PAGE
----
The next year of my life is well-settled. I will go to Liberal College Town Law School, and I will be happy there. I will work really hard at my LLM program. I have to, because the chances of getting into the JSD program are slim at best. There are only 15 spaces, and I have to convince a faculty to supervise me for up to two years. What is plan B if I don't get in? Should I buy the most disposable furniture, thinking to live just one year at a time, rather than indulge in some of my nesting and decorating instincts? Do I live out of boxes the entire duration of the program? Do I quit before I've started?

Or, do I apply this September, during that short window of time when you can apply, to state and federal clerkships? Do I apply to other schools' JSD programs that admit LLM students not from their own institution? Do I apply to teaching fellowships? Do I try to go on the market before I'm ready? (hellllll no, to that I know) What if all avenues are closed to me? Do I (shudder) have to move back home, again? (a bigger helllllll no to that) There must be other options. If there aren't, I will create them.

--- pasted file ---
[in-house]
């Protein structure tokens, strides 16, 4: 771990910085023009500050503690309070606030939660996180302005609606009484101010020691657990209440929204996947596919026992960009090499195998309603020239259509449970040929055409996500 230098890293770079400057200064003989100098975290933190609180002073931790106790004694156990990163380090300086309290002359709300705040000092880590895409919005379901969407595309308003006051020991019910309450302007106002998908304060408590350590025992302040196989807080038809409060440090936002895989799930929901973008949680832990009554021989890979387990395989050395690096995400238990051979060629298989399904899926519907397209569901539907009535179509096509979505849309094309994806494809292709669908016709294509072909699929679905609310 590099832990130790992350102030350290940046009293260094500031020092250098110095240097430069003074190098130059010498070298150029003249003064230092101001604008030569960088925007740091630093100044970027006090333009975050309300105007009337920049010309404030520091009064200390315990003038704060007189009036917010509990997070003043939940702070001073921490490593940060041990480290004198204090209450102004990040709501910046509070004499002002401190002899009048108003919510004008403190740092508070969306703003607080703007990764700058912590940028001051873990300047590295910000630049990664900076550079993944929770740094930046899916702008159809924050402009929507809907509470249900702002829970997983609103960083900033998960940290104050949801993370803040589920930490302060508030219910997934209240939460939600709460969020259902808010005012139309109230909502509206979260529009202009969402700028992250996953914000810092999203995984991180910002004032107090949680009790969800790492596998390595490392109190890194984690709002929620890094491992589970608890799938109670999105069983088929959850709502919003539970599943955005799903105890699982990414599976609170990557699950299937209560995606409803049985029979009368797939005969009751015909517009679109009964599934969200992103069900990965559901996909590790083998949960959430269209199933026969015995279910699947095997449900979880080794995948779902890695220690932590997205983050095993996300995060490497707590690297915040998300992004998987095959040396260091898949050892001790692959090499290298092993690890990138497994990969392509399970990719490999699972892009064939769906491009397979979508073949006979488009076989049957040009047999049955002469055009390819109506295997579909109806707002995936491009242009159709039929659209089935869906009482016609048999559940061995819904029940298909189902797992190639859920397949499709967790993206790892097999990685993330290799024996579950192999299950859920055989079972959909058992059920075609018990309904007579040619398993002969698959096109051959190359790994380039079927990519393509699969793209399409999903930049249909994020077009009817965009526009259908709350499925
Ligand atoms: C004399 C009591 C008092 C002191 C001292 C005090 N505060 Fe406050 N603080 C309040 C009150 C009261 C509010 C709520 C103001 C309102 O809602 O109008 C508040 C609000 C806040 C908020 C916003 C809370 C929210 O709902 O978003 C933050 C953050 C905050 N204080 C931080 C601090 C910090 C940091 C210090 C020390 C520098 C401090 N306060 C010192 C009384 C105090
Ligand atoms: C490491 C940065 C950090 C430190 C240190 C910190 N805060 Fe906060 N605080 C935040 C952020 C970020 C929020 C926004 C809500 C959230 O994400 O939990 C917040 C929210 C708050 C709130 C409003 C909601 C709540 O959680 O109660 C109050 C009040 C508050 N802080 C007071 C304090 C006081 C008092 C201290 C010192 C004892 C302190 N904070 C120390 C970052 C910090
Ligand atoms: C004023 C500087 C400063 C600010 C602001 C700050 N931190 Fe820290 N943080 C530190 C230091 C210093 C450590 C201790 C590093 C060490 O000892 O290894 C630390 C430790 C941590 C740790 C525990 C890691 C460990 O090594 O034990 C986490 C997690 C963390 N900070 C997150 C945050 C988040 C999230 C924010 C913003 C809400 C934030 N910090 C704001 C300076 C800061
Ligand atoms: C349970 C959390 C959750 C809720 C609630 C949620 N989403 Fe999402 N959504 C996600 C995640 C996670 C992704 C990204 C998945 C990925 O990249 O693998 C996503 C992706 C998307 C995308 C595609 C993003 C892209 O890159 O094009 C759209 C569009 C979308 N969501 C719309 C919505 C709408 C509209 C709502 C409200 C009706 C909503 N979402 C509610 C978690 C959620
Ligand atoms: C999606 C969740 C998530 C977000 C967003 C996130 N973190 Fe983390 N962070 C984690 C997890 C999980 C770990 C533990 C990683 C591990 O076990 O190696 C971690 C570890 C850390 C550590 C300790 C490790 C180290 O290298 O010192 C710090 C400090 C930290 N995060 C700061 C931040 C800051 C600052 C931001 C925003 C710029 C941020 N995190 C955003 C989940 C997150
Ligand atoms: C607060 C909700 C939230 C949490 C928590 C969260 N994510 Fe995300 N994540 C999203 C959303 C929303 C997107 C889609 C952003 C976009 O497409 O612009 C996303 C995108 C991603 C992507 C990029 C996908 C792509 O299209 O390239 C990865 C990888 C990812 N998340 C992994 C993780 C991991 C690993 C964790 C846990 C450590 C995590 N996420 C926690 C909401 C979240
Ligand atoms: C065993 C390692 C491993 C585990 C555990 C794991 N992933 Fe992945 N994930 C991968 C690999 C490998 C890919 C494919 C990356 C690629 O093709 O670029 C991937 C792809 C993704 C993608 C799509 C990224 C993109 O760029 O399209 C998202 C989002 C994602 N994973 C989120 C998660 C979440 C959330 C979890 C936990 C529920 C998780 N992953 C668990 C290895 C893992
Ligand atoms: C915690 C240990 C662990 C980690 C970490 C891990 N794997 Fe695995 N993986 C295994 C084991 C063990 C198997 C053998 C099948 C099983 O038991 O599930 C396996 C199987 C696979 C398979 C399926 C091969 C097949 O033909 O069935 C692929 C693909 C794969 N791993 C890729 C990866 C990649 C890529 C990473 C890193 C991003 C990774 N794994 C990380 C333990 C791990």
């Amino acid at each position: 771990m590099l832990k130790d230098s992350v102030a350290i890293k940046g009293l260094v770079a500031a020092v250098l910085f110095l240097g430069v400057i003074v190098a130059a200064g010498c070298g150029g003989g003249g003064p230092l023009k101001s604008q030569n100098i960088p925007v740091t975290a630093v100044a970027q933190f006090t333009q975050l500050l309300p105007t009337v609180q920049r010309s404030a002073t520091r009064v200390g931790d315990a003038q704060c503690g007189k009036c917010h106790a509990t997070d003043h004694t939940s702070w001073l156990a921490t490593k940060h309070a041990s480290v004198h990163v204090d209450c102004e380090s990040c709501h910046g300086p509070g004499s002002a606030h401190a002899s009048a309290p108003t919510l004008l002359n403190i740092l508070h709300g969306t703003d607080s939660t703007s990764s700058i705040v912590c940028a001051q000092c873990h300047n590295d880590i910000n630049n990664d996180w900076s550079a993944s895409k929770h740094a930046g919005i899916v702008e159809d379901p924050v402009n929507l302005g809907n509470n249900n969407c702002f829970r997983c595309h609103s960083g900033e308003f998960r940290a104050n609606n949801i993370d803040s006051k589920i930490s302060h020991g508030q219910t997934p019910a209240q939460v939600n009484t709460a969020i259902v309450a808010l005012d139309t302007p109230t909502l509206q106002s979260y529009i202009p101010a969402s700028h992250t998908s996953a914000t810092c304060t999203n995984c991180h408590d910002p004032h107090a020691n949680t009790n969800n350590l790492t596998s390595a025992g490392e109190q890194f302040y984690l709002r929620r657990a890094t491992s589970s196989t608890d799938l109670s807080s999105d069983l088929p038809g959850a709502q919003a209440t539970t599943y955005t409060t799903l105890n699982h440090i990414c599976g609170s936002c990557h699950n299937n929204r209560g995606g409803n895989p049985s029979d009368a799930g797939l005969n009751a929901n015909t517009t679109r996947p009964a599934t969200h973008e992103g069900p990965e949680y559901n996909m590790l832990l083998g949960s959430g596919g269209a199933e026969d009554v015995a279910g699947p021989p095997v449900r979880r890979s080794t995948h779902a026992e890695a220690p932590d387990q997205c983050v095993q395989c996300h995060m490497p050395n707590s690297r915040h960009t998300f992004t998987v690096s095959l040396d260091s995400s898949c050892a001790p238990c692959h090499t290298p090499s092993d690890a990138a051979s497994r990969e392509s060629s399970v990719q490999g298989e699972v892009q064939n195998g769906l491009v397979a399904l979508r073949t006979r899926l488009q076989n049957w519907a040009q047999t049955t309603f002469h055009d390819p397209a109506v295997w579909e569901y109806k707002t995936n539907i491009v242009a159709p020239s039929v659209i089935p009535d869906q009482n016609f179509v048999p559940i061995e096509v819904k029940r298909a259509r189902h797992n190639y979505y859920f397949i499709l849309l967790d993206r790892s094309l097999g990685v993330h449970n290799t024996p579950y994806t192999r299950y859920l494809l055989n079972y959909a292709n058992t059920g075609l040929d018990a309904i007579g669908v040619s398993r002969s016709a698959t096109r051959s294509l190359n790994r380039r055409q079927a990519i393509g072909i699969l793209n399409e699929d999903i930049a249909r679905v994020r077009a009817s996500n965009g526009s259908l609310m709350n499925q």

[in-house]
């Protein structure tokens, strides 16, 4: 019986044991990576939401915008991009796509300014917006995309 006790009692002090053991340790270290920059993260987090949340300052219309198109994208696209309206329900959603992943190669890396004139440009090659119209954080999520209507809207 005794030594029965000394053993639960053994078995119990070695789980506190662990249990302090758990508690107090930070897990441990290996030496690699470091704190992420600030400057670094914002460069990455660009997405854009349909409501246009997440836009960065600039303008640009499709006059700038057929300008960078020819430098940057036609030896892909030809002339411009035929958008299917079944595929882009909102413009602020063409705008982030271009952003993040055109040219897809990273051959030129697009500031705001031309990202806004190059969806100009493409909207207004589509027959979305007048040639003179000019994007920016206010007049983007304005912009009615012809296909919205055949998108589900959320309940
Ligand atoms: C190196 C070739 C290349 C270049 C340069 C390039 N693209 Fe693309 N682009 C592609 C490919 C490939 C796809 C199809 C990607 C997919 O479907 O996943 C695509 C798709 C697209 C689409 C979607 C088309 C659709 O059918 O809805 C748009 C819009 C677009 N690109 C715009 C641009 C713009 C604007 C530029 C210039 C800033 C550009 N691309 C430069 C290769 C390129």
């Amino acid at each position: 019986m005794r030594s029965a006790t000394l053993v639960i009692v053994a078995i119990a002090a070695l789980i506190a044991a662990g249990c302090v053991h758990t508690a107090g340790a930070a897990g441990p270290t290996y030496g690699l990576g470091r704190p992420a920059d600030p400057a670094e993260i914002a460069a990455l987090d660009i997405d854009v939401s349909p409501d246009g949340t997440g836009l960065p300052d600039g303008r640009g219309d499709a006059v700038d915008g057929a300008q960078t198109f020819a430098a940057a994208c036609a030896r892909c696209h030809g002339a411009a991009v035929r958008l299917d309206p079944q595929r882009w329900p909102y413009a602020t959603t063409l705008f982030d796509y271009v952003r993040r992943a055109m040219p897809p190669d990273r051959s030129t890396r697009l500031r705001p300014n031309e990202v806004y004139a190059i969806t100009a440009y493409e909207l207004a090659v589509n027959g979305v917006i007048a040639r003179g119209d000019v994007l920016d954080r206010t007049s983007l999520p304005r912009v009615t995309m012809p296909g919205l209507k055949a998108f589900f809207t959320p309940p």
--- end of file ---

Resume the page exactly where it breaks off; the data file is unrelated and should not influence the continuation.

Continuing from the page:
No, whatever happens, I will have to be determined and creative, and find options to continue on this path to law teaching. I am after all, The Aspiring Academic, and these are The Chronicles of Academia. These may be the most nerve-racking, nausea-inducing, ulcer-creating times of my life (oh, do not begrudge me my moment of epic melodrama, as my own fist is clenched and my own throat wells with emotion), but I will try to weather them with grace and dignity. I will persevere. I will not give up. I will not be so afraid of uncertainty, indecision, and indeterminacy over where my next slice of bologna comes from, that I will give up the chance to for once reach for what I truly want (a slice of roast turkey, and tenure anywhere).